Boating and a big slice of humble pie

Many years ago, in the late ’90s, I had an old Star that I loved in a way that was inversely proportional to the aggravation it caused me. One of my top-five epic sails was aboard this boat, as was one of my top-five epic fails. The epic fail was with – who-else – my brother-in-law, Art, the one who was once pantsed when we flipped a JY-15 in a springtime regatta.

Allow me to set the scene: It’s a gorgeous fall afternoon on the Connecticut River, and the leaves ashore are a riot of red, orange and yellow. There’s a spanking norther, typical for the time of year, and the kind of light photographers love. In short, it’s a day capable of setting the sailing hook deep.

Art and I are putting the Star through its paces, tearing around the river like teenagers doing burnouts in someone’s dad’s sports car. We’ve just high-fived, and are making loud whooping noises, when suddenly both of us are thrown violently forward and the Star – her name was Shenandoah – has stopped dead in her tracks. Art and I exchange shocked glances. I look over the side. Holy smokes . . . is that . . . a pile of rocks?

Because we haven’t had time to de-power anything, we are now climbing – thanks to Shenandoah’s powerful main – up the side of the pile of rocks. The bow dips forward, meets resistance, and then the overwhelming horsepower of the main “hops” us up a few feet, where the boat levels off and the process begins anew.

We blow the mainsheet. What the heck? We’re on the western side of the river, in Old Saybrook, right near a popular marina entrance. We’re barely out of the channel. There’s nothing to mark what’s obviously a huge hazard to navigation.

Some blue language is loosed, mostly by me. We put our thinking caps on. The Star has a heavy, fixed keel to counterbalance her big sail plan, and most of the keel is now out of the water. It’s a dire situation. “We’ll kedge off,” I say, feeling smart, as I retrieve my new anchor and rode from beneath the foredeck.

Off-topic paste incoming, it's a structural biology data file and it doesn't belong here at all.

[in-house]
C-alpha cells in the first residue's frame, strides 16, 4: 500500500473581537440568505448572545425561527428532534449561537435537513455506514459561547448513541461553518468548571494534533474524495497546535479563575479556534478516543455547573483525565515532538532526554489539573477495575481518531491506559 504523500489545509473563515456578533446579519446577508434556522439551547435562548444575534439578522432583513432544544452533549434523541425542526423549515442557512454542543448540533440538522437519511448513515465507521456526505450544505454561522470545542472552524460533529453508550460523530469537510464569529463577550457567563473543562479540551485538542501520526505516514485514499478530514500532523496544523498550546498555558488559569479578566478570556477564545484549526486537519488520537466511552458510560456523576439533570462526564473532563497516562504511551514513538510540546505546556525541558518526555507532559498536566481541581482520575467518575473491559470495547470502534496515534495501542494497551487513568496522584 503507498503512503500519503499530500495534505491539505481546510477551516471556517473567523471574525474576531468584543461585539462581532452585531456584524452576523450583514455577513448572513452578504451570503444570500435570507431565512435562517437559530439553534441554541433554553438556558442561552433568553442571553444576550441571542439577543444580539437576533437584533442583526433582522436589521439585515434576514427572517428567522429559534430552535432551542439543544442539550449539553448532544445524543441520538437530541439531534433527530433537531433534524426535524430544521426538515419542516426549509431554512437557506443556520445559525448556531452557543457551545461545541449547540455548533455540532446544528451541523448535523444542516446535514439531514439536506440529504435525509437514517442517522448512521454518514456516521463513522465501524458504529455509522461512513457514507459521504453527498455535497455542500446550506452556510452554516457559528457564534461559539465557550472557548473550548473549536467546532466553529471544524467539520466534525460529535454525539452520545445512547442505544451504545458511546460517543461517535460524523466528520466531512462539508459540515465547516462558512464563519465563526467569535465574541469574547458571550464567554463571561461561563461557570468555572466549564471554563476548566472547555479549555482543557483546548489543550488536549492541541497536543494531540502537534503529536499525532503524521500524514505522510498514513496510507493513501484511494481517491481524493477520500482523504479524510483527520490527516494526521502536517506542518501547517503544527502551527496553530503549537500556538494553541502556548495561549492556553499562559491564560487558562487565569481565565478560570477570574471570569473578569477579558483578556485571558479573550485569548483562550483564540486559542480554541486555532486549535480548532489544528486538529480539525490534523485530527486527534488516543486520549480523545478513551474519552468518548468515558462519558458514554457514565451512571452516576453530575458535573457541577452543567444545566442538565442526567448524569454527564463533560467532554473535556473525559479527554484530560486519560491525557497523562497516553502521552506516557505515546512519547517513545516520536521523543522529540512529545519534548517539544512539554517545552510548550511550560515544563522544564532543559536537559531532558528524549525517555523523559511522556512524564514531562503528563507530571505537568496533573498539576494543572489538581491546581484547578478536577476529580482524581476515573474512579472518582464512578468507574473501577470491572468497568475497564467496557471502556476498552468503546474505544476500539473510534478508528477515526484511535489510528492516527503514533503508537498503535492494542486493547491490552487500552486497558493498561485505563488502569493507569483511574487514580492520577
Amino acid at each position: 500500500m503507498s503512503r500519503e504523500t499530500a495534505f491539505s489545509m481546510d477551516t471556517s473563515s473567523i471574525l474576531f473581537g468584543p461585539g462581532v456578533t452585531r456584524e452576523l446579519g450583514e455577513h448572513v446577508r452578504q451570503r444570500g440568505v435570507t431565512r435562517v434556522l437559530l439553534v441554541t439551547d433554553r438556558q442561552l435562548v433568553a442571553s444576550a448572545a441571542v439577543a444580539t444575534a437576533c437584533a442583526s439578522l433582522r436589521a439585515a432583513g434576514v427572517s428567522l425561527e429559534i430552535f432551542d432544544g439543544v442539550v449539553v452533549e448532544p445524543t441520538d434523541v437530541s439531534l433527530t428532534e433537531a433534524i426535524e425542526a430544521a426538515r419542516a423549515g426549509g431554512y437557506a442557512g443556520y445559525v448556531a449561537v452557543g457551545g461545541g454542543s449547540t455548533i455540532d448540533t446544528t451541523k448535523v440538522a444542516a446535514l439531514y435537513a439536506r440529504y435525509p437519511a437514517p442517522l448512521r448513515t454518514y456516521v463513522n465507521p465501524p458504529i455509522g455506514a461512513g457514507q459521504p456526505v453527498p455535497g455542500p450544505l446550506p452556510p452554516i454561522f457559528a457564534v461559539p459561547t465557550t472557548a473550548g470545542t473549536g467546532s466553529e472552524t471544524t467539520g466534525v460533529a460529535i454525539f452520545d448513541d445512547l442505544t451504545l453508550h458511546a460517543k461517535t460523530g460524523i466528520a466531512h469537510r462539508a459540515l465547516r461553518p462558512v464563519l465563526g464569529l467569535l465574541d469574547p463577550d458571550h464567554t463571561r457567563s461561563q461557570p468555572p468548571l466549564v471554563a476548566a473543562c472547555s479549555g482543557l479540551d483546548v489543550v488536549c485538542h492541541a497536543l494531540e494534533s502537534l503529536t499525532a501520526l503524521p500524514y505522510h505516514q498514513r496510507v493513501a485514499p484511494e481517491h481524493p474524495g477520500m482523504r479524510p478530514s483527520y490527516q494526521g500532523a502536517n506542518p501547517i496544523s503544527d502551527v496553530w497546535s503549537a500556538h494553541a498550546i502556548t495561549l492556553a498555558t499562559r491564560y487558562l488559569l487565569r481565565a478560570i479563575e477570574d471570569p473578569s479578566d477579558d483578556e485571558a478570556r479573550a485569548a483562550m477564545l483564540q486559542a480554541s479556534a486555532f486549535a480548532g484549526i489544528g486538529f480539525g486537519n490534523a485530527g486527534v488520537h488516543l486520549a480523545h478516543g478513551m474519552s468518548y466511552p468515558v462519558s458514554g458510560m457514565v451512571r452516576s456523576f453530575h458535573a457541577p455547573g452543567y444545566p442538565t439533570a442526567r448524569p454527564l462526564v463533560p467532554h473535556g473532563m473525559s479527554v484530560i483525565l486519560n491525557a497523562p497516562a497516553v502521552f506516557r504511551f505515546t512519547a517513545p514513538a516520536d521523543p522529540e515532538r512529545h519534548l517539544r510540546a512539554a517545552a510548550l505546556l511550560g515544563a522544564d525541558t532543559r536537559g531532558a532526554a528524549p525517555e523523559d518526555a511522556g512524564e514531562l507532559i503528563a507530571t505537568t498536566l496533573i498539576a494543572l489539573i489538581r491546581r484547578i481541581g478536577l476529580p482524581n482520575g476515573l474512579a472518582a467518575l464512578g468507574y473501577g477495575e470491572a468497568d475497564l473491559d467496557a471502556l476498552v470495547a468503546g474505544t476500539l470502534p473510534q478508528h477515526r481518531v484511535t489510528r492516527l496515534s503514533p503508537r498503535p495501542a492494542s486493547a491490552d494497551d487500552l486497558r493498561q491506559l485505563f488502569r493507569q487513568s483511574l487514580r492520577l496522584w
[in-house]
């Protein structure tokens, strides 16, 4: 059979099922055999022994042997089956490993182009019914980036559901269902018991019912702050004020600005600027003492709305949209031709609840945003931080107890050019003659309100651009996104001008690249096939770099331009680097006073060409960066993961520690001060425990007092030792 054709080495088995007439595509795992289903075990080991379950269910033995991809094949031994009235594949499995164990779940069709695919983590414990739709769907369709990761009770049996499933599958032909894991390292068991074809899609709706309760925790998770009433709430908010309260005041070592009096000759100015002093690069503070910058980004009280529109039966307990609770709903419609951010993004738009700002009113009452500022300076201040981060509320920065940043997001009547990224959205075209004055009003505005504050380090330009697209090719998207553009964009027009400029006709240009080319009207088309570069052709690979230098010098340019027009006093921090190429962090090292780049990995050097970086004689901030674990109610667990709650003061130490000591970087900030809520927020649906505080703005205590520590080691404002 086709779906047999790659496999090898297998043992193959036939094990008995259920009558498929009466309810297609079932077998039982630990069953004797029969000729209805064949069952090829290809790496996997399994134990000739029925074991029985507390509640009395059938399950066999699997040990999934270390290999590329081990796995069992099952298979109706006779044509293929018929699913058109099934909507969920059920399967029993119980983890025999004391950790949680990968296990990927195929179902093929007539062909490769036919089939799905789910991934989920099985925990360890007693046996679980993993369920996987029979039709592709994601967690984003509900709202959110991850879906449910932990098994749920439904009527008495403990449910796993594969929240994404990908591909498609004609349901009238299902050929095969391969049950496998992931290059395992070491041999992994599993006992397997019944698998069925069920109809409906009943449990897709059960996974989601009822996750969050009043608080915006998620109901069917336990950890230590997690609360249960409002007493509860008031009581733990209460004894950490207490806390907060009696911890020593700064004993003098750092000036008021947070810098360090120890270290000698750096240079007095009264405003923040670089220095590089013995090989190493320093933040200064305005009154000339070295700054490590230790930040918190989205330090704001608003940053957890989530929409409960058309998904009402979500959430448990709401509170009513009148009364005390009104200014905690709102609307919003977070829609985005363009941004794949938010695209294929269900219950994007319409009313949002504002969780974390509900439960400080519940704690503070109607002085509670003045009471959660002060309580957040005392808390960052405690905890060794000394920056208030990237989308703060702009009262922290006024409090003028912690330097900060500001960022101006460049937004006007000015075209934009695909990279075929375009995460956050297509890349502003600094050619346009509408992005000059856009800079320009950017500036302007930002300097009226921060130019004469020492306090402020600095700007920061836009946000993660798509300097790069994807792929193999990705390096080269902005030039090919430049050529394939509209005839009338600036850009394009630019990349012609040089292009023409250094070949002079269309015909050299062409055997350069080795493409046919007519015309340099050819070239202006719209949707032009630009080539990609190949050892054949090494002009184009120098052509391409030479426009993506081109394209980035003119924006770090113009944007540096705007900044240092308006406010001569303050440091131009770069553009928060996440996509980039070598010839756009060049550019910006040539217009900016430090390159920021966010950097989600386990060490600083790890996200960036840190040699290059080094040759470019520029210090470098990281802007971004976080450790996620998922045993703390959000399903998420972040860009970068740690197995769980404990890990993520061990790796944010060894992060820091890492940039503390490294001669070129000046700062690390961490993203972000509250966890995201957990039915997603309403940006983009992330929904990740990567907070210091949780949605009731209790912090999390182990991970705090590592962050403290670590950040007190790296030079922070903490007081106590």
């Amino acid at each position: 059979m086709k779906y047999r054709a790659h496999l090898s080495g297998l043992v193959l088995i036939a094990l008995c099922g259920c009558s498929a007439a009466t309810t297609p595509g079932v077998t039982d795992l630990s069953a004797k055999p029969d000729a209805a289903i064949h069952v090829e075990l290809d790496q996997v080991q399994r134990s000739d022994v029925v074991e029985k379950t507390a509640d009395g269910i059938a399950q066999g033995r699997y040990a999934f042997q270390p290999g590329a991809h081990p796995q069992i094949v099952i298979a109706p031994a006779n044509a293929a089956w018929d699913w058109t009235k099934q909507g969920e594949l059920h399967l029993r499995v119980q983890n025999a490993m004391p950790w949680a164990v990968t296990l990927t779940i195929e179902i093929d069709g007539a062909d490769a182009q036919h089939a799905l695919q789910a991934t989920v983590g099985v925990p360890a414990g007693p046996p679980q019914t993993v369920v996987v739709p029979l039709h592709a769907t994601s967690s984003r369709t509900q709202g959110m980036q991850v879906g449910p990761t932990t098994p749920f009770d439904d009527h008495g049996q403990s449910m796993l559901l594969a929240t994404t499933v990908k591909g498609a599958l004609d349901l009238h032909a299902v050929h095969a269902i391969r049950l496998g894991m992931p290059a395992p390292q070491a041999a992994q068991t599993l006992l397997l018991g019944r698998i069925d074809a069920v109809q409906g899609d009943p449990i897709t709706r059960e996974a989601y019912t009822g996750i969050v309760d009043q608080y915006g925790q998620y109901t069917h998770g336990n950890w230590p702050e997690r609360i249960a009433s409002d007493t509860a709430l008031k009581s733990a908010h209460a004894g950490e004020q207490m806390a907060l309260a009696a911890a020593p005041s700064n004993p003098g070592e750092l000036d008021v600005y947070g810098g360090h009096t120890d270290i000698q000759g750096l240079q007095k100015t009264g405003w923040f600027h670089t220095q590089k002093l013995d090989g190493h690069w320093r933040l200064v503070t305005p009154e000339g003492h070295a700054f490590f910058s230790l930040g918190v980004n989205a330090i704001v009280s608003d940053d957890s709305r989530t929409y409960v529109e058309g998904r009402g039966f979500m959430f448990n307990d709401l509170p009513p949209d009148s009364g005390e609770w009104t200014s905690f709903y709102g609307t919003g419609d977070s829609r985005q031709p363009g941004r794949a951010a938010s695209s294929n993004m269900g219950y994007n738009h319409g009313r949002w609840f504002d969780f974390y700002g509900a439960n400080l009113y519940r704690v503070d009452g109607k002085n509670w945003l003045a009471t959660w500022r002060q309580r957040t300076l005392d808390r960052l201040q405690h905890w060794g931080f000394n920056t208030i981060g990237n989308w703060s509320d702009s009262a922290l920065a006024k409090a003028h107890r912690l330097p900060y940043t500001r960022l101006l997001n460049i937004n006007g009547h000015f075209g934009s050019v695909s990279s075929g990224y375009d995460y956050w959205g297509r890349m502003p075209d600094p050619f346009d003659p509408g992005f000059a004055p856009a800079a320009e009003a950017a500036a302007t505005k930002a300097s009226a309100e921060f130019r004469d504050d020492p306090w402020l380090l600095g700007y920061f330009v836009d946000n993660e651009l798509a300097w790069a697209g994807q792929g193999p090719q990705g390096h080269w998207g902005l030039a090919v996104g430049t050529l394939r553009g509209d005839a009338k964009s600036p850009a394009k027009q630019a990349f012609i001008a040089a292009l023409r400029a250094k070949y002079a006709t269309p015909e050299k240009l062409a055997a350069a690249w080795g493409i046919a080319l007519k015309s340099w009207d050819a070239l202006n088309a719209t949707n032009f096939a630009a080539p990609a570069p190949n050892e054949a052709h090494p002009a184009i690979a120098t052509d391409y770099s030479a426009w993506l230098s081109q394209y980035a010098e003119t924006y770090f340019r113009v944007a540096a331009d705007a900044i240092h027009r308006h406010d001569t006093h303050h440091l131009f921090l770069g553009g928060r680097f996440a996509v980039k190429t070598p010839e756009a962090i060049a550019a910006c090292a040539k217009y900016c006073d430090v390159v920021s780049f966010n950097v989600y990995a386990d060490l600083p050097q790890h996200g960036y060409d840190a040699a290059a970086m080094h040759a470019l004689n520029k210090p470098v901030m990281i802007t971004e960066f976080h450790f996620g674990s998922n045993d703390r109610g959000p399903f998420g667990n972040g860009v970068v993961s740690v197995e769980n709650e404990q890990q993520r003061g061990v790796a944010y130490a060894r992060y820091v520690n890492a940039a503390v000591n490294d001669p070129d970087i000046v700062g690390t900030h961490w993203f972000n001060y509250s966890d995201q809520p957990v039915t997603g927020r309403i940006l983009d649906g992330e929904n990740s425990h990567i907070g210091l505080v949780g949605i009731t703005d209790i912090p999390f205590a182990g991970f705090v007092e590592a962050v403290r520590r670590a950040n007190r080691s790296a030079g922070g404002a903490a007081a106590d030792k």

Art reminds me of the following sequence at least once a year, usually at dinner parties. Standing on the foredeck, I heave the anchor with as much adrenaline-fueled strength as I can muster. According to Art’s well-worn narrative, the thing actually sparkles in the late-afternoon sun as it etches a silver-and-white parabola against the deep-blue sky. Both of us stand there, transfixed, as three-quarters of the way through its flight the anchor and rode part, and the rode flops impotently into the water. The anchor winks one last time, says, “Sayonara, boys,” and disappears, leaving behind a set of now-widening ripples.

Art and I look at each other. Suddenly all the fear and stress is gone. Just like that it’s been replaced by cathartic, can’t breath, red-in-the-face laughter. The hysterics last at least 10 minutes. “Oops. Guess I should have attached that anchor,” I finally manage.

We end up sailing off what I later confirmed to be an old Indian fishing pier; just sheet-in hard in a big puff and lay the boat over far enough to clunk, clunk sideways off the thing, no permanent damage done, but a lot of head-scratching and occasional fits of laughter on the way in.

I relate this tale as a way of making a point: Boating, more than any other pastime I can think of, except maybe occasionally golf, has a way of keeping you humble. It doesn’t matter how good or well prepared you are, you’re gonna have your moment, and probably in front of a bunch of people, too.

Recently I’ve been corresponding with a boat owner in Newport who was dismasted trying to sail 500 yards from his mooring to shore where he was planning on hauling the boat for the season. Several years ago a buddy, while leaving Block Island, with his wife and in-laws aboard, tore the bow out of his rigid-bottomed inflatable when he wrapped the painter around his prop. In this issue’s Last Word, frequent contributor Roger Long describes a trip years ago on a double-paddle canoe that rivals what Gilligan and the rest of the Minnow’s crew experienced in terms of original intent versus eventual outcome.

We all have trip-gone-wrong stories. In telling them, we both humanize ourselves and pass along valuable lessons. Do you have a New England-based story that’s 800 words or less? If so, send it to me at or to the snail-mail address listed in the magazine. If I get enough, I’ll turn them into a monthly column.

Remember: this is a judgment-free zone.

And everyone loves a good story.